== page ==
One we should have spotted sooner…
In Tousi v Gaydukova  EWHC 404 (Fam), Mr Tousi was an Iranian national and Ms Gaydukova a Ukrainian: both had UK citizenship . They were married at the Iranian Embassy in Kyiv in 1997 but the marriage was not “registered” with the Ukrainian state authorities. According to Ms Gaydukova, they were well aware of the need to register and on three occasions she attempted to do so, but Mr Tousi refused to cooperate . Mr Tousi argued that “he chose not to register the marriage because he saw it as a celebratory social event in which he was uninterested” .
The couple moved from Ukraine to the UK in 2001 and in 2010 a Housing Association gave them the tenancy in their joint names of a property in Notting Hill [8&9]. They separated in 2019 .
In September 2021, Ms Gaydukova applied for the transfer of tenancy of the former matrimonial home into her sole name. The application was made under s. 53 and Schedule 7, Family Law Act 1996, which allow a transfer of a protected or secure tenancy to be made on or after (but not before) a conditional divorce or nullity order or a judicial separation order – but in the case of a divorce or nullity order, the date on which the transfer takes effect cannot be earlier than the date on which the order is made final [15&16]. No decree nisi or conditional order of nullity had been made in their case . Mr Tousi opposed the application .
On 25 March 2022, Mr Recorder Allen KC granted a transfer of tenancy to Ms Gaydukova and ordered that Mr Tousi could continue to occupy the property for 14 days from the date of service of the order but had to vacate by 4 April 2022 . On 29 March 2022, however, he stayed that order by consent because of concerns about the parties’ marital status raised after the conclusion of the hearing:
“Specifically, the husband had pointed out that even if not validly married he and the wife were spouses for the purposes of para 2 and so in making the order before a decree nisi (as it was still called on that day) the court acted without jurisdiction. The court gave directions for the parties to file statements in relation to the marriage ceremony. On 14 April 2022 Recorder Allen KC gave a supplemental judgment and lifted the stay of the order of 25 March 2022. He did not consider that there was a need to try the issue of the validity of the parties’ marriage for the purposes of the application before him. He ordered the husband to vacate the property by 12 May 2022 and extended the time for seeking permission to appeal to the same date” .
In brief, Mr Tousi’s case was that the ceremony in Ukraine was a genuine attempt to enter into a valid marriage and that in Ukraine, a marriage in a diplomatic mission was capable of giving rise to a valid marriage if both spouses were citizens of the state of the mission. Ms Gaydukova argued that the marriage was a “non-marriage” which could not give rise to a nullity order and, therefore, that the order of tenancy was correctly made.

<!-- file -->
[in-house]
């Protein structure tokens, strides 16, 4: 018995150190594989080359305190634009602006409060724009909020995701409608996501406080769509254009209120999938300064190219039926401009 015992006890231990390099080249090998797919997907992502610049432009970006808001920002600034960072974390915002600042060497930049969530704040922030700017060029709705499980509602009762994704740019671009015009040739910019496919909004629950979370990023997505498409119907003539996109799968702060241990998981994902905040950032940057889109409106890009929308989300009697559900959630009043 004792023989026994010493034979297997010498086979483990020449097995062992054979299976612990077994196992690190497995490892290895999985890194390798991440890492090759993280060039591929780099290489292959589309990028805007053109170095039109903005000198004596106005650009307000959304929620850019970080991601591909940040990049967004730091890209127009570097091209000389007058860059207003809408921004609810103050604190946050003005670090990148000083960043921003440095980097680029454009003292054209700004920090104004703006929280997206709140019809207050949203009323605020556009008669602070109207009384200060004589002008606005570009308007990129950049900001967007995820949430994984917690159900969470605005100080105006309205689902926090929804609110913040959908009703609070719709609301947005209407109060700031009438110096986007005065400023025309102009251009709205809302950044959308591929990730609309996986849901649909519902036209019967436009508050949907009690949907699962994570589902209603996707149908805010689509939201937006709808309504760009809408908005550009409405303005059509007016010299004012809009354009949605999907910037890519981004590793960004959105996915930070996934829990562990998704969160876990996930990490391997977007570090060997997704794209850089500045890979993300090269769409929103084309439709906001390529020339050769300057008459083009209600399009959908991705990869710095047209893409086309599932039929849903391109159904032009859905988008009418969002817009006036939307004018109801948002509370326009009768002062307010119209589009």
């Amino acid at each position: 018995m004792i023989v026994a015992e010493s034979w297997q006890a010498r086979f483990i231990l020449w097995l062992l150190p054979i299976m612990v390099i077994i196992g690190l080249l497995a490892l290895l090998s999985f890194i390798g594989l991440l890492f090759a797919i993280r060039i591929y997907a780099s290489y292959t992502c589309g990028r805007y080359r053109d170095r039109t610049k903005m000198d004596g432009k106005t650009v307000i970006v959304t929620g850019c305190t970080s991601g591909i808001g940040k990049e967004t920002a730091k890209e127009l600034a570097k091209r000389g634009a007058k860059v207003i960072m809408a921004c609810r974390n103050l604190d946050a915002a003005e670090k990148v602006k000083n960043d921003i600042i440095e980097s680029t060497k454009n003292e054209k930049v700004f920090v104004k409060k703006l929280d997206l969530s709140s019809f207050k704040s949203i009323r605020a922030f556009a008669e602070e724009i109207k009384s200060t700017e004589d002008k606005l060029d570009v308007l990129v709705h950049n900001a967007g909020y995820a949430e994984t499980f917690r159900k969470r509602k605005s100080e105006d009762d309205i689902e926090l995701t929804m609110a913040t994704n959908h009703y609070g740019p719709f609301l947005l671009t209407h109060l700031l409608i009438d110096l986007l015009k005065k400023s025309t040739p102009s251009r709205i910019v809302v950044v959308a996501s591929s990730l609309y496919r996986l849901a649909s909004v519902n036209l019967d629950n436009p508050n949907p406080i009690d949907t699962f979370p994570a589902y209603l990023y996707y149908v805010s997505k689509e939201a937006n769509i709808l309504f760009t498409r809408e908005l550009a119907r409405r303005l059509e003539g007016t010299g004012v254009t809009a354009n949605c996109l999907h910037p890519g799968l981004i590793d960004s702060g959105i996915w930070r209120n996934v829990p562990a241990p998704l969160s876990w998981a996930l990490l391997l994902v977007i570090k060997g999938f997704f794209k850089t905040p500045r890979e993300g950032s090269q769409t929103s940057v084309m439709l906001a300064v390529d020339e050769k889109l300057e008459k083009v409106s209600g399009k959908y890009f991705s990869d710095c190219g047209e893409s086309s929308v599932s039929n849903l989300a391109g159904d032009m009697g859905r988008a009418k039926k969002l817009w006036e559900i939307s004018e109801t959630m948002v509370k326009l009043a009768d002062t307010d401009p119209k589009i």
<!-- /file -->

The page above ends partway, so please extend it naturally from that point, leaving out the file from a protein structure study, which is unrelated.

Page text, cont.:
Mostyn J noted that the ceremony at the Iranian embassy had not been a valid marriage because there was a requirement for both parties to be Iranian nationals. The parties had therefore been required to register their marriage with the Ukrainian authorities – which they had not done . He therefore held that the parties were not to be treated as spouses for the purpose of Schedule 7 to the Family Law Act 1996 and that the power to transfer the tenancy had been executed correctly . Appeal dismissed .
Comment: The interest of this judgment lies in Mostyn J’s discussion of the formation of marriage [30-34], the taxonomy of invalidity [35-37], the nature of and grounds for a void marriage [38-47] and nullity and public policy [48-51] – but principally in his Postscript:
“90. These cases are not rare and remote outliers. There are many religious (usually Islamic) marriages solemnised in private dwellings in gross disregard of our laws (or the host country’s laws) concerning the due form for such ceremonies. According to the judges these ceremonies are so irregular that they amount to non-qualifying ceremonies, a feature of which is that no primary or ancillary matrimonial relief may be awarded. Yet, the ceremony is a valid marriage in the minds of the parties and probably would be recognised as valid by the entire Islamic world. In my opinion, the situation is a disreputable mess and urgently needs to be definitively clarified both substantively and procedurally.
91. This can only be achieved comprehensively … by the Supreme Court as the Court of Appeal and all lower courts are bound by Akhter [HM Attorney General v Akhter & Ors  EWCA Civ 122] in relation to domestic ceremonies.” [emphasis added].